Take Action: I-VAWA Reintroduced in Congress
By Michelle Freeman
On February 4th, amid the presidential budget frenzy and discussions of spending freezes, Senate and House Congressional champions announced the reintroduction of the International Violence Against Women Act (IVAWA). Lead sponsors of the IVAWA are Senator Kerry, Senator Boxer, Senator Snowe, Congressman Delahunt, Congressman Poe and Congresswoman Schakowsky. Together these members reaffirmed their commitment to ending violence against women by raising awareness, empowering women to become economically independent, and working with advocates on the ground to eliminate sexual violence as a war tactic for armed conflict.
The IVAWA is the first comprehensive piece of legislation in the United States aimed at ending violence against women and girls around the world. It is a bill driven both by moral consciousness and the recognition that U.S. national security is tied to the depth of international violence and the value of human life. “In the last 50 years, more women have been killed because of their gender than all men engaged in arm conflict,” Senator Boxer stated, quoting Nicholas Kristof’s new book Half the Sky: Turning Oppression into Opportunity for Women Worldwide.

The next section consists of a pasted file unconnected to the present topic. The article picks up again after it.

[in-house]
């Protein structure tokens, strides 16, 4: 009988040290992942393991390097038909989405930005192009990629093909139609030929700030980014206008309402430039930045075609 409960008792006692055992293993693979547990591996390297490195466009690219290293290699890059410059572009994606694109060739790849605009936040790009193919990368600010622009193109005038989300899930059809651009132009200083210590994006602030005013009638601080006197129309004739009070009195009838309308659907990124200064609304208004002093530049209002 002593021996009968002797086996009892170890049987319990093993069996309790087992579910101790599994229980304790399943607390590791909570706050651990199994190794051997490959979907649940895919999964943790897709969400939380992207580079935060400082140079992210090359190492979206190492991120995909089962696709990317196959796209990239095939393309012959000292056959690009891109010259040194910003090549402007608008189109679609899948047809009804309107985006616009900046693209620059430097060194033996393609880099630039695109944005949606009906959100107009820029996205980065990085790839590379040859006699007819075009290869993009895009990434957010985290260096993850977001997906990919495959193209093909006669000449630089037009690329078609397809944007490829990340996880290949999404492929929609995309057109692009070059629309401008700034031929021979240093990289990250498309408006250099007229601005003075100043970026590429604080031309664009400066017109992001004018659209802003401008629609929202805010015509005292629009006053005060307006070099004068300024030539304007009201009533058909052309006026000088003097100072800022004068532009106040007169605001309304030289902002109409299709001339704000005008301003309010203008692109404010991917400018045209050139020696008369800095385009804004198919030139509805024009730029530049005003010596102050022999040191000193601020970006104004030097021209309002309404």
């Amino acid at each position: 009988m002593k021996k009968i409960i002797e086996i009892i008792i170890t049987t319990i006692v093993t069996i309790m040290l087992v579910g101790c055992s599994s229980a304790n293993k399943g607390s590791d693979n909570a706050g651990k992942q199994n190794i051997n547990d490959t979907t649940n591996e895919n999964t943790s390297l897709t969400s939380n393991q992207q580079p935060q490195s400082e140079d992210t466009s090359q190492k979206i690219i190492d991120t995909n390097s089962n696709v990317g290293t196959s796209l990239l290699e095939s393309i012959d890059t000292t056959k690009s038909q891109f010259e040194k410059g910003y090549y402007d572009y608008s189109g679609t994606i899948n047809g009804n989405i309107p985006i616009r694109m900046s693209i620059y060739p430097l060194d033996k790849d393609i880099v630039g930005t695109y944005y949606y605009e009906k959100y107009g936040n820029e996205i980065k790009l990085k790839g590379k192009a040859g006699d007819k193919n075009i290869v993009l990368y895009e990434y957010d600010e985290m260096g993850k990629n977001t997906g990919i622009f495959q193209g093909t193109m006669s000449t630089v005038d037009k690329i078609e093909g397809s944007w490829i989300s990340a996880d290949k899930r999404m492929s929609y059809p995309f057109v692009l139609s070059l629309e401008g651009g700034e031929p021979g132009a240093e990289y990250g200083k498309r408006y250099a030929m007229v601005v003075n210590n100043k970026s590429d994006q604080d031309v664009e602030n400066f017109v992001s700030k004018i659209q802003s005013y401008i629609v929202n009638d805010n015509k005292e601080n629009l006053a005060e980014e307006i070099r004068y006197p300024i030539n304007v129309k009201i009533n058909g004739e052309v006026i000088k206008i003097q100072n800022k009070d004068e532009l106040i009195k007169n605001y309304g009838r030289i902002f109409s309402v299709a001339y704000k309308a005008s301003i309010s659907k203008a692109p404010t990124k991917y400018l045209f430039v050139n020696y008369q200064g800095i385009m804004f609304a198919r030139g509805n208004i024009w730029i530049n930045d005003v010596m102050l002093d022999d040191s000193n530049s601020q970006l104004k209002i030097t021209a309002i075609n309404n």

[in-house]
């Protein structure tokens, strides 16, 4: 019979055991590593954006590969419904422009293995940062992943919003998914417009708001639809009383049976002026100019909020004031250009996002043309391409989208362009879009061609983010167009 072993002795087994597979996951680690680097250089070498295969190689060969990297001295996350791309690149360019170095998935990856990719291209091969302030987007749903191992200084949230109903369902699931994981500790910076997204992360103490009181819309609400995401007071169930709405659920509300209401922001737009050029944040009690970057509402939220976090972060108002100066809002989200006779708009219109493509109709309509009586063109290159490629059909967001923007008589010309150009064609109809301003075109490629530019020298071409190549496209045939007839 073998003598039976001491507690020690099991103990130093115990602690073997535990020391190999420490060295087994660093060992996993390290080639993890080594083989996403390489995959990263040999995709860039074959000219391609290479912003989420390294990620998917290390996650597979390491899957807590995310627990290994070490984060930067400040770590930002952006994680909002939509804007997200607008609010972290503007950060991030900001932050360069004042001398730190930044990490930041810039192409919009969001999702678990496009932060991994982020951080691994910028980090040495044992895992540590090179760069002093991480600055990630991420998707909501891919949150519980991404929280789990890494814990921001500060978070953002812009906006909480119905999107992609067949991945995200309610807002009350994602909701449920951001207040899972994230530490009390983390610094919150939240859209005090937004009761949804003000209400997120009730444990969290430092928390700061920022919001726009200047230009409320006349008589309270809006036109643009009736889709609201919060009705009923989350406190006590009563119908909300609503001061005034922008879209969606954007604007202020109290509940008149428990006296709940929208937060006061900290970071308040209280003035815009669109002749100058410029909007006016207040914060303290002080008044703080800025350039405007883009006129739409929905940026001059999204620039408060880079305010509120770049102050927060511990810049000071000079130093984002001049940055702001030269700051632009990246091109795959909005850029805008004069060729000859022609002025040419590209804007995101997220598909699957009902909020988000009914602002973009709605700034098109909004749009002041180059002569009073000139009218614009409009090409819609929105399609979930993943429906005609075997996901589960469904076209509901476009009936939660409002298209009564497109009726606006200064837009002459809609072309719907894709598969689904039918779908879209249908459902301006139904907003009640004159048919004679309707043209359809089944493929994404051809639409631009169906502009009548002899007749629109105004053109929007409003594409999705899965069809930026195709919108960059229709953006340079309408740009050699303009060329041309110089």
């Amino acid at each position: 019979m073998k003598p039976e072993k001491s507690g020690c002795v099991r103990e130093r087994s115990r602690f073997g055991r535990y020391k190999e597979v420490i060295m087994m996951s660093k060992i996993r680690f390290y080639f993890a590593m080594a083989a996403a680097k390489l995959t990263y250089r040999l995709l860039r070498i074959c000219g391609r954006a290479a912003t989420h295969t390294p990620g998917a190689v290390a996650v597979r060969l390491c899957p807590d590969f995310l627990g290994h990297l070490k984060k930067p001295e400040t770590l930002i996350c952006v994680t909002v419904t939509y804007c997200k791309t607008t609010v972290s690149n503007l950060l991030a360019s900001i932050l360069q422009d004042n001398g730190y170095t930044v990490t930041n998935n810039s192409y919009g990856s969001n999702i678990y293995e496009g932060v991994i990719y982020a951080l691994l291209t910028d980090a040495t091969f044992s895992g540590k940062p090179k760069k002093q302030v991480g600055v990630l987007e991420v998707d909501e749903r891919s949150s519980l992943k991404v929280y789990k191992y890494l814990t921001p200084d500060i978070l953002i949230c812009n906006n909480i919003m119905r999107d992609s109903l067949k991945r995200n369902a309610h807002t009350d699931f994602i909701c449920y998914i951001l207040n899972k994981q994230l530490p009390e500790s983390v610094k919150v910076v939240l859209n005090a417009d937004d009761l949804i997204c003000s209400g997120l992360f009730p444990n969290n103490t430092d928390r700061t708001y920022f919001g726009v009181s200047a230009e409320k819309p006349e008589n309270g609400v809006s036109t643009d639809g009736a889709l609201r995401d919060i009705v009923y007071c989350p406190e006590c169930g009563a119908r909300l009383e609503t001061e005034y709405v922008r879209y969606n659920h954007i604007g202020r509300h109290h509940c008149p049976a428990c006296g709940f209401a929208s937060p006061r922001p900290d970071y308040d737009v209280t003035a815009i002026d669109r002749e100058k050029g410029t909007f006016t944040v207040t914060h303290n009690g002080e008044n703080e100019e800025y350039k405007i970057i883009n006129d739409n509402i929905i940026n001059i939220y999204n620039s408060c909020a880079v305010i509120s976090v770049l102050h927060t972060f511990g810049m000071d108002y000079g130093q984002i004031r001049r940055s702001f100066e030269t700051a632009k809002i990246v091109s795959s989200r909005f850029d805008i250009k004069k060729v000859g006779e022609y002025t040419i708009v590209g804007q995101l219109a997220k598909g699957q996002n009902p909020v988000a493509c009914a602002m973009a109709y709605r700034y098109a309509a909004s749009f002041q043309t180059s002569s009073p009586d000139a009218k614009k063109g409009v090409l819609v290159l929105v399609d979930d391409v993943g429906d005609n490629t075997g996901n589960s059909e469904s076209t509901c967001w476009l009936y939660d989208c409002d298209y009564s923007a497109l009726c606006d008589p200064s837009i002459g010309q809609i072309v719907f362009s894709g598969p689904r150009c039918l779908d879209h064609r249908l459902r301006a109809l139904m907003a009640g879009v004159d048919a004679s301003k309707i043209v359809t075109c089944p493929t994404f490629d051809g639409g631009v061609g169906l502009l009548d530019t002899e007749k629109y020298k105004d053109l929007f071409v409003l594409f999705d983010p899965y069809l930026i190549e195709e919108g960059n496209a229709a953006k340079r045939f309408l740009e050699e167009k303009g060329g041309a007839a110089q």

Passage of the IVAWA during the 111th session of Congress will be difficult and Representative Schakowsky challenged the audience of advocates to energize their grassroots networks, educate their Members of Congress, and demonstrate that the U.S., as a leader on human rights, must uphold its responsibilities and swiftly pass this bill. As advocates and engaged citizens we need to make our voices heard. Encourage your member of Congress to support the passage of IVAWA with JWI's action alert.
To create a global environment that dignifies women instead of battering them into silence, we must end violence within our own borders as well. In Washington advocates have begun drafting language for the reauthorization of the Violence Against Women Act (VAWA). Now in the process of its fourth facelift, we must reshape VAWA to address the evolving population of victims of violence - the staggering prevalence of dating violence and, with an aging population, the increase of elder abuse as well. JWI is committed to the passage of VAWA and is working to expand both funding and aid in the development of programs that establish coordinated community responses.
The road toward reauthorization will be difficult. We face two partisan chambers of Congress and a renewed focus on deficit reduction, but with the number of victims growing and service capacity diminishing, we cannot accept the status quo. I believe that together as a united movement - local and national, service providers and policymakers - we can meet the challenge.